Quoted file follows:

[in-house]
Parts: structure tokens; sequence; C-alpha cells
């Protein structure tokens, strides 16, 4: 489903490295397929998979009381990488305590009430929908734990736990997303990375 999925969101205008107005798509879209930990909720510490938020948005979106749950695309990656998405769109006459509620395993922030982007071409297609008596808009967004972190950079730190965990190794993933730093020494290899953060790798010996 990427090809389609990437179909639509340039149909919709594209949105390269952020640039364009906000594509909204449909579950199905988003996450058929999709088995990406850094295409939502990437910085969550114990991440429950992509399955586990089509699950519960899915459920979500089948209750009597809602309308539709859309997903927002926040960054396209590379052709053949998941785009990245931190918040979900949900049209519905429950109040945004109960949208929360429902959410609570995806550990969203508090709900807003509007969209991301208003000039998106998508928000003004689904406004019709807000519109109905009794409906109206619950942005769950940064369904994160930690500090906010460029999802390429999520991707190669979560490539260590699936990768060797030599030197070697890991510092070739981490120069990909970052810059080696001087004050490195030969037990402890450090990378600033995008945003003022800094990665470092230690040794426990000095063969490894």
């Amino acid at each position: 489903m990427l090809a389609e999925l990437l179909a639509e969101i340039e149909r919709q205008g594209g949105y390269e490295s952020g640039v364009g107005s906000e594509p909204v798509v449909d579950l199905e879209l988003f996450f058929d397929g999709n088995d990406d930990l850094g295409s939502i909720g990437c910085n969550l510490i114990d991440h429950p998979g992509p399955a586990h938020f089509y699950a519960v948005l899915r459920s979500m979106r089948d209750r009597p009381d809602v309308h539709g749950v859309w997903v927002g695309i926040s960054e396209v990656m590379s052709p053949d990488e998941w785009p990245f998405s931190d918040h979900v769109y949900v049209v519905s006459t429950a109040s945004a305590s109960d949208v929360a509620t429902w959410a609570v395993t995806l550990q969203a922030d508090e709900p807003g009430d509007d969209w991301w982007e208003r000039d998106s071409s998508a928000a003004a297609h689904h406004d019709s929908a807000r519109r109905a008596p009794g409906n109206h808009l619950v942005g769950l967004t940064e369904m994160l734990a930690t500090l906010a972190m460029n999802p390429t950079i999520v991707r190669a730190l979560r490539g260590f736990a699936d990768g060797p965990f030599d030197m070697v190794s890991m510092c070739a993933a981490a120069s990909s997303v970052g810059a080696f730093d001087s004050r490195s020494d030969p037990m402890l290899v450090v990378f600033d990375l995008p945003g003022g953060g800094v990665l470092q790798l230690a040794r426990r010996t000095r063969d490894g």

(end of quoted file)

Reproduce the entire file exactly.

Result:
[in-house]
Parts: structure tokens; sequence; C-alpha cells
């Protein structure tokens, strides 16, 4: 489903490295397929998979009381990488305590009430929908734990736990997303990375 999925969101205008107005798509879209930990909720510490938020948005979106749950695309990656998405769109006459509620395993922030982007071409297609008596808009967004972190950079730190965990190794993933730093020494290899953060790798010996 990427090809389609990437179909639509340039149909919709594209949105390269952020640039364009906000594509909204449909579950199905988003996450058929999709088995990406850094295409939502990437910085969550114990991440429950992509399955586990089509699950519960899915459920979500089948209750009597809602309308539709859309997903927002926040960054396209590379052709053949998941785009990245931190918040979900949900049209519905429950109040945004109960949208929360429902959410609570995806550990969203508090709900807003509007969209991301208003000039998106998508928000003004689904406004019709807000519109109905009794409906109206619950942005769950940064369904994160930690500090906010460029999802390429999520991707190669979560490539260590699936990768060797030599030197070697890991510092070739981490120069990909970052810059080696001087004050490195030969037990402890450090990378600033995008945003003022800094990665470092230690040794426990000095063969490894």
């Amino acid at each position: 489903m990427l090809a389609e999925l990437l179909a639509e969101i340039e149909r919709q205008g594209g949105y390269e490295s952020g640039v364009g107005s906000e594509p909204v798509v449909d579950l199905e879209l988003f996450f058929d397929g999709n088995d990406d930990l850094g295409s939502i909720g990437c910085n969550l510490i114990d991440h429950p998979g992509p399955a586990h938020f089509y699950a519960v948005l899915r459920s979500m979106r089948d209750r009597p009381d809602v309308h539709g749950v859309w997903v927002g695309i926040s960054e396209v990656m590379s052709p053949d990488e998941w785009p990245f998405s931190d918040h979900v769109y949900v049209v519905s006459t429950a109040s945004a305590s109960d949208v929360a509620t429902w959410a609570v395993t995806l550990q969203a922030d508090e709900p807003g009430d509007d969209w991301w982007e208003r000039d998106s071409s998508a928000a003004a297609h689904h406004d019709s929908a807000r519109r109905a008596p009794g409906n109206h808009l619950v942005g769950l967004t940064e369904m994160l734990a930690t500090l906010a972190m460029n999802p390429t950079i999520v991707r190669a730190l979560r490539g260590f736990a699936d990768g060797p965990f030599d030197m070697v190794s890991m510092c070739a993933a981490a120069s990909s997303v970052g810059a080696f730093d001087s004050r490195s020494d030969p037990m402890l290899v450090v990378f600033d990375l995008p945003g003022g953060g800094v990665l470092q790798l230690a040794r426990r010996t000095r063969d490894g």